“That was a good decision to stay here with people that know a lot about rehab,” he said. “In Venezuela, I don’t know people that are experts in it and I preferred to stay here and focus on my health.”

Near the end of the season, Ramos would work out at Nationals Park in the mornings and chat with teammates in the clubhouse. He stayed to watch some games but more often than not he couldn’t stand watching and not playing. He celebrated with the Nationals after they clinched the National League East title, sitting in a shopping cart being pushed by teammates, but that, too, was emotionally painful. He accompanied them to St. Louis for the playoffs. “It was hard seeing everyone on the team giving their all and I couldn’t do it, too,” he said.

Ramos returned to Venezuela for only a month during his nine-month rehab, to spend Christmas with his family. He took along a workout schedule for December, working out at the gym of a friend, Omar Daal, a former major league pitcher. He took care of the baseball academy he founded in Guacara for young players who, like him, didn’t have the resources to train and practice.

Of all he learned from his brutal rehab, Ramos said he understands now that he needs to dedicate himself harder to training. The 6-foot catcher still weighs 250 pounds, but has replaced fat with muscle and looks leaner this spring. If Ramos lost weight, doctors reasoned, his rehab would be easier.

“In previous seasons, I wasn’t a player that was fully dedicated to working out,” he said. “I did my work on the field and for me that was enough for me. But after my injury, I see that’s not the case. You have to work hard to avoid injuries.”

Determined to be a regular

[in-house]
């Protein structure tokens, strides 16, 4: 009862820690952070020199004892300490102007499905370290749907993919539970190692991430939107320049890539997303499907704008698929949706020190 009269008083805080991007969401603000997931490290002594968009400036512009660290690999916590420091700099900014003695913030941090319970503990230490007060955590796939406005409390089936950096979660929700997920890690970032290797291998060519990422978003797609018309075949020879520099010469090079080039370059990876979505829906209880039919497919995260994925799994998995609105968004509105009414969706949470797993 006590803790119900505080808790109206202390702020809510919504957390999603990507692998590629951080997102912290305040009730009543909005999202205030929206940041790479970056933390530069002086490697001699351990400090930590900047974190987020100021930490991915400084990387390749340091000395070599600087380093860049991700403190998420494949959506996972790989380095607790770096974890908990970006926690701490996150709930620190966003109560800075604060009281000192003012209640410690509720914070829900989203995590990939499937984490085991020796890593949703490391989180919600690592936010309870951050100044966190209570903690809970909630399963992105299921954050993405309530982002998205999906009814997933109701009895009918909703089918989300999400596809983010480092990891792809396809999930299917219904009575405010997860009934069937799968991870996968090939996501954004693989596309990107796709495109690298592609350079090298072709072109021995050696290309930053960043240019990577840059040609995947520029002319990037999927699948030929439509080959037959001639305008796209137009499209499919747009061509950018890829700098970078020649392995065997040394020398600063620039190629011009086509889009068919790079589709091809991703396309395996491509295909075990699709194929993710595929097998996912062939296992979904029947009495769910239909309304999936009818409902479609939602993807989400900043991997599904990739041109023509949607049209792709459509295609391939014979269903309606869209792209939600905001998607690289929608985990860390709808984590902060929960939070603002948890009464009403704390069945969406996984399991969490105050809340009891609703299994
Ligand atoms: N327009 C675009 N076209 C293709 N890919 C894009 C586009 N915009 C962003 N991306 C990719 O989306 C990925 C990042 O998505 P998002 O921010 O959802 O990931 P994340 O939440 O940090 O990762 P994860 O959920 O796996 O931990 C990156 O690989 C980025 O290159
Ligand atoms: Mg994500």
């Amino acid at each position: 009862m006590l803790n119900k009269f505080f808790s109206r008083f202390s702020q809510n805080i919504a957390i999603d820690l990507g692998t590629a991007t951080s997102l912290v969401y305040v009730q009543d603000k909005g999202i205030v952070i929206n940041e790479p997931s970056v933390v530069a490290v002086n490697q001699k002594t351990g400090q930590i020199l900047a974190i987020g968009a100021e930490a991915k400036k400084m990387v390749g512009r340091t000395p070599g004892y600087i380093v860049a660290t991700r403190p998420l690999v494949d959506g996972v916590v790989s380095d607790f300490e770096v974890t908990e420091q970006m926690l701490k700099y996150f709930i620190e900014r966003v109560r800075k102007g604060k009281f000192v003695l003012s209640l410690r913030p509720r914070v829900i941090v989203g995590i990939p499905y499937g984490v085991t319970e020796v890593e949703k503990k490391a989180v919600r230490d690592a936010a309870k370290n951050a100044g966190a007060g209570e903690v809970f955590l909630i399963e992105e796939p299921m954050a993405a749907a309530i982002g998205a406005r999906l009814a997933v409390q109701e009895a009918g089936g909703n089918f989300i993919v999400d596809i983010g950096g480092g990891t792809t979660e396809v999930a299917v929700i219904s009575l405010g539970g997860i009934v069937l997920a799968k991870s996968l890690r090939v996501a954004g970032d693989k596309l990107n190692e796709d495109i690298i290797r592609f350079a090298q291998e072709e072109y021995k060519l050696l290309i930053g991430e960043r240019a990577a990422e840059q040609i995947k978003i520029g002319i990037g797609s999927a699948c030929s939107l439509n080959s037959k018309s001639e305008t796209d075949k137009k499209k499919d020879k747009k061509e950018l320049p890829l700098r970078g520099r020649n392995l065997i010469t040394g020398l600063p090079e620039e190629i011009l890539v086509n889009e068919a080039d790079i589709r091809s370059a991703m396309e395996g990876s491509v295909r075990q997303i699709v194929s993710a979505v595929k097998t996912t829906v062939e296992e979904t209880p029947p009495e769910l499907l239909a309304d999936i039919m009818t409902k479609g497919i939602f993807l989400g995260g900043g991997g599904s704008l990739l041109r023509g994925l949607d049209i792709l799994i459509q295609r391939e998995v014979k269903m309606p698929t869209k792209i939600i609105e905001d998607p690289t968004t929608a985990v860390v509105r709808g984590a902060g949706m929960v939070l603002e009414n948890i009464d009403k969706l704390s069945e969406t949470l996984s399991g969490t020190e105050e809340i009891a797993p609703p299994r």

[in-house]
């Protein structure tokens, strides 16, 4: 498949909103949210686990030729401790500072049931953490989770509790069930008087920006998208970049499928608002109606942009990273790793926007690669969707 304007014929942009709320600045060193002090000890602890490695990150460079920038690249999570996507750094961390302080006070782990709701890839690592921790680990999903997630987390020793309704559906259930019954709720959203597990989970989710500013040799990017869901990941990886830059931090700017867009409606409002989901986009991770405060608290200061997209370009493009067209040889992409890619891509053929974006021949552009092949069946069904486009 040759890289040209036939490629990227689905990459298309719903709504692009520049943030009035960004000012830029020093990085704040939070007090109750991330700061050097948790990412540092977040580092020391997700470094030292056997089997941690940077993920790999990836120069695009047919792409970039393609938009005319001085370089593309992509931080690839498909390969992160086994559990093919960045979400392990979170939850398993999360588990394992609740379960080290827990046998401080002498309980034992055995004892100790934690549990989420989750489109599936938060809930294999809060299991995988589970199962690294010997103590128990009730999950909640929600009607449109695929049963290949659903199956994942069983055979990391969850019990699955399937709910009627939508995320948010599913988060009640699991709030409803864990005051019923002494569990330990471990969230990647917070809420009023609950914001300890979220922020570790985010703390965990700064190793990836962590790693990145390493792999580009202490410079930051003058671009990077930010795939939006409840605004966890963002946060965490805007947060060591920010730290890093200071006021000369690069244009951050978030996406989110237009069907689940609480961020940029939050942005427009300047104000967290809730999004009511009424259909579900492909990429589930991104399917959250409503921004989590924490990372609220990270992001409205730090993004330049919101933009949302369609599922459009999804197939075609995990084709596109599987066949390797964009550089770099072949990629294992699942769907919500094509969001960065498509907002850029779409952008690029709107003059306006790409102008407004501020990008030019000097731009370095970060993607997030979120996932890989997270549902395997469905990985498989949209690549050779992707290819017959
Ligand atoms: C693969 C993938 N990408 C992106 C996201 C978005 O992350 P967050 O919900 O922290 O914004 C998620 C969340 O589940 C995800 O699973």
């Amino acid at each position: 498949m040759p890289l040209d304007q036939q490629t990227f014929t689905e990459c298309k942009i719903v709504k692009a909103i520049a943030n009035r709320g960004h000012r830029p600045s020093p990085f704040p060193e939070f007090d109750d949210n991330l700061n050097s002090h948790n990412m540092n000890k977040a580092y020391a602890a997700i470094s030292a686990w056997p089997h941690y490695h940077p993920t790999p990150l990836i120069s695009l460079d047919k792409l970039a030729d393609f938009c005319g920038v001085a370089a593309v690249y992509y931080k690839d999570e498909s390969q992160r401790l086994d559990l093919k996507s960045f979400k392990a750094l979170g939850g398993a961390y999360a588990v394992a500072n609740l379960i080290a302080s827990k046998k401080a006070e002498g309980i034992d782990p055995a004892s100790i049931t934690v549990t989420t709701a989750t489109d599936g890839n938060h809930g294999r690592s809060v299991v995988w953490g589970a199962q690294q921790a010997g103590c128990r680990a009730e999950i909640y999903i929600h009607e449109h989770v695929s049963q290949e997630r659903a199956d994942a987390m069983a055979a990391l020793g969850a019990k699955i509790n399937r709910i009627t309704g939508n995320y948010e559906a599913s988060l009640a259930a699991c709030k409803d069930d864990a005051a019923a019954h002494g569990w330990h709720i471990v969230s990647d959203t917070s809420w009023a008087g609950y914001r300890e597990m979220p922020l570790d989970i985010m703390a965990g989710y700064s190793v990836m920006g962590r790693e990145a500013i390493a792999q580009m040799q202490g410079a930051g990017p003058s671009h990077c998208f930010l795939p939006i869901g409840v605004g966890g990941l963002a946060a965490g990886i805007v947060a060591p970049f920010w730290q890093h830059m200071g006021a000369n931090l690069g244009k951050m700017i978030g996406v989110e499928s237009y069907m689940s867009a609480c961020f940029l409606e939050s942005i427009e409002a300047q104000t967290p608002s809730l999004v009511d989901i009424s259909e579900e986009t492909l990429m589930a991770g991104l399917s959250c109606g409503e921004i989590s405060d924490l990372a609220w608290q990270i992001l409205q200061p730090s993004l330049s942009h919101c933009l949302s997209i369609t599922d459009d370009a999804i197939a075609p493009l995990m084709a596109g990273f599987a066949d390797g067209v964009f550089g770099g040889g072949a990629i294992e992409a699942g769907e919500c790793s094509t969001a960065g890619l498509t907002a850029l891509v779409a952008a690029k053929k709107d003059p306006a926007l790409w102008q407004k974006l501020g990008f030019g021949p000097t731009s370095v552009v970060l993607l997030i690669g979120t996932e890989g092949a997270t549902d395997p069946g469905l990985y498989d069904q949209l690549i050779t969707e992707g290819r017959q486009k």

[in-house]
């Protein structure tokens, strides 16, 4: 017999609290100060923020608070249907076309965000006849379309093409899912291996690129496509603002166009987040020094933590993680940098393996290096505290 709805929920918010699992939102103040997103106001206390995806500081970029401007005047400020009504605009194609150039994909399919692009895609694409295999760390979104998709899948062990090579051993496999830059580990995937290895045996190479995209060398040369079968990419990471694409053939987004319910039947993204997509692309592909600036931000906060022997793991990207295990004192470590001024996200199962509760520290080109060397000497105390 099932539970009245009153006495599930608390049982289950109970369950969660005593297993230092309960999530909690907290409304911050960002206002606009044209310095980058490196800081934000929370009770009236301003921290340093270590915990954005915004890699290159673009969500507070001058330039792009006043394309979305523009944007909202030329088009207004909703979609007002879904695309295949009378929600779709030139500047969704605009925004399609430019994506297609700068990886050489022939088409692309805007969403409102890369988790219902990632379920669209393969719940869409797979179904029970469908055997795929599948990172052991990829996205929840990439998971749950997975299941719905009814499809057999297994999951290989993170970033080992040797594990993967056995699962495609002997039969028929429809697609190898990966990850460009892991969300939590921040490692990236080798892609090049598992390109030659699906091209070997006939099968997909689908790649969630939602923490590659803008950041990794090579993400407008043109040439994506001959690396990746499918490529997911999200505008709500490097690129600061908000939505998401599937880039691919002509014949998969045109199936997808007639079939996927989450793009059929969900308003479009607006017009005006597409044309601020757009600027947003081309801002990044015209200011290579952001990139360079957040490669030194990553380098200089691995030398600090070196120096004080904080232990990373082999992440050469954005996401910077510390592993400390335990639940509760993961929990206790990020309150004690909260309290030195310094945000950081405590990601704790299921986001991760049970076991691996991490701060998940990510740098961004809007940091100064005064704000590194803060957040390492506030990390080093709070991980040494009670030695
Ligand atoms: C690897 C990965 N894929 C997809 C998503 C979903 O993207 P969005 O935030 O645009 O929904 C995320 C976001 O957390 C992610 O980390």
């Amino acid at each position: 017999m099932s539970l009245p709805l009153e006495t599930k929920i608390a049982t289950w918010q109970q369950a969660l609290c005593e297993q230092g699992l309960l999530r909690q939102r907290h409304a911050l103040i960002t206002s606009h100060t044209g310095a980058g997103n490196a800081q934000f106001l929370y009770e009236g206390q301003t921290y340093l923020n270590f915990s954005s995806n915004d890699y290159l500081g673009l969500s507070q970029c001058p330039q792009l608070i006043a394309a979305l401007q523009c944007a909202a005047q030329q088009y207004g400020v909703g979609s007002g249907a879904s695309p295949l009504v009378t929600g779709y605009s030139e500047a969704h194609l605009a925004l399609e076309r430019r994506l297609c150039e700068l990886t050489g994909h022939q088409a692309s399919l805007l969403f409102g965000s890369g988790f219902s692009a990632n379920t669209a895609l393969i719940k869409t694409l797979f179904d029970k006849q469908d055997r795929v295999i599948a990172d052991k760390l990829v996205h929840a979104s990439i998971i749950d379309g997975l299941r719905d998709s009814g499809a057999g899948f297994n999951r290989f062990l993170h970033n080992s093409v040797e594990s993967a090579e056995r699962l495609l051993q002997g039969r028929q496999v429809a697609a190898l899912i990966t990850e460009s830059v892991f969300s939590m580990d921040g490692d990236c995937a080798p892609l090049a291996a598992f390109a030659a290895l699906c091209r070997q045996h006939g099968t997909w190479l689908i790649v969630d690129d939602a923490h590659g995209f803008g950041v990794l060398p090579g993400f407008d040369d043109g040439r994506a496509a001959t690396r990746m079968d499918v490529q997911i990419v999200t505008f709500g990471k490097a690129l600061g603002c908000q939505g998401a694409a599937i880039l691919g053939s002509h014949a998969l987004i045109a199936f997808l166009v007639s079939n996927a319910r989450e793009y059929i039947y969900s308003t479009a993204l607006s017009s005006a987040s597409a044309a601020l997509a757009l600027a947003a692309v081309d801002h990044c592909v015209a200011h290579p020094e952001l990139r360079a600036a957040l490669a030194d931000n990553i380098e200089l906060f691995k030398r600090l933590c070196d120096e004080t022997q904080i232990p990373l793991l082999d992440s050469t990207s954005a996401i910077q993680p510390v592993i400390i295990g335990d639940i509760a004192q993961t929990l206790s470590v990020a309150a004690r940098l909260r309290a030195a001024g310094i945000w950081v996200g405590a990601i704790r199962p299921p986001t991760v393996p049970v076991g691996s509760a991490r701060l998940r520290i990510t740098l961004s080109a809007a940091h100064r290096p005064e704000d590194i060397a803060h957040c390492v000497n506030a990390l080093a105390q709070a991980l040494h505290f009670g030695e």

Ramos has grand goals for this season. He wants to play opening day, play every day, guide the pitching staff, put up solid numbers, improve his defense and help the Nationals reach the playoffs. In fact, being on the field with his teammates during the playoffs is a goal he mentions often.

He doesn’t view his return as a position battle with Kurt Suzuki, with whom he has a good relationship. He understands the Nationals protected themselves with catching depth by trading for Suzuki in August and he has been pleased with the team’s patience with his rehab.

“I’m prepared and working hard to show them that I can play daily behind the plate,” he said. “Those are decisions they make; we don’t make them. Each of us has to give the best we can so they can see what we can do. After my injury, I know I need to win their confidence in me again.”

The Nationals plan to ease Ramos into action during the regular season, leaning on Suzuki early and slowly transferring the daily load to Ramos. Suzuki has an $8.5 million club option for 2014 that can be bought out for $650,000. If he makes 113 starts this season, the option vests at $9.25 million. The Nationals view Suzuki, 29, as a needed veteran and as insurance, but still consider Ramos their bedrock catcher of the future.

“He was one of the real up-and-coming players when he got hurt,” Rizzo said. “He deserves some good health, and with good health will come good things because he’s that kind of player. . . . He’s still a young kid with a high upside and I don’t think he’s scratched the surface yet.”

Ramos’s mother, Maria Magdalena Campos, visited him over the winter. He leaned on her support, which came mostly through encouraging words, care and prayer. She was a constant voice over the phone from Venezuela, telling him that he would return stronger, like the “big buffalo” nickname he was given by teammates.

“If this happened, it’s because something better is coming in your career,” Ramos’s mother said she reminded her son. “Something great.”

If Ramos has his way, “something” will be this season.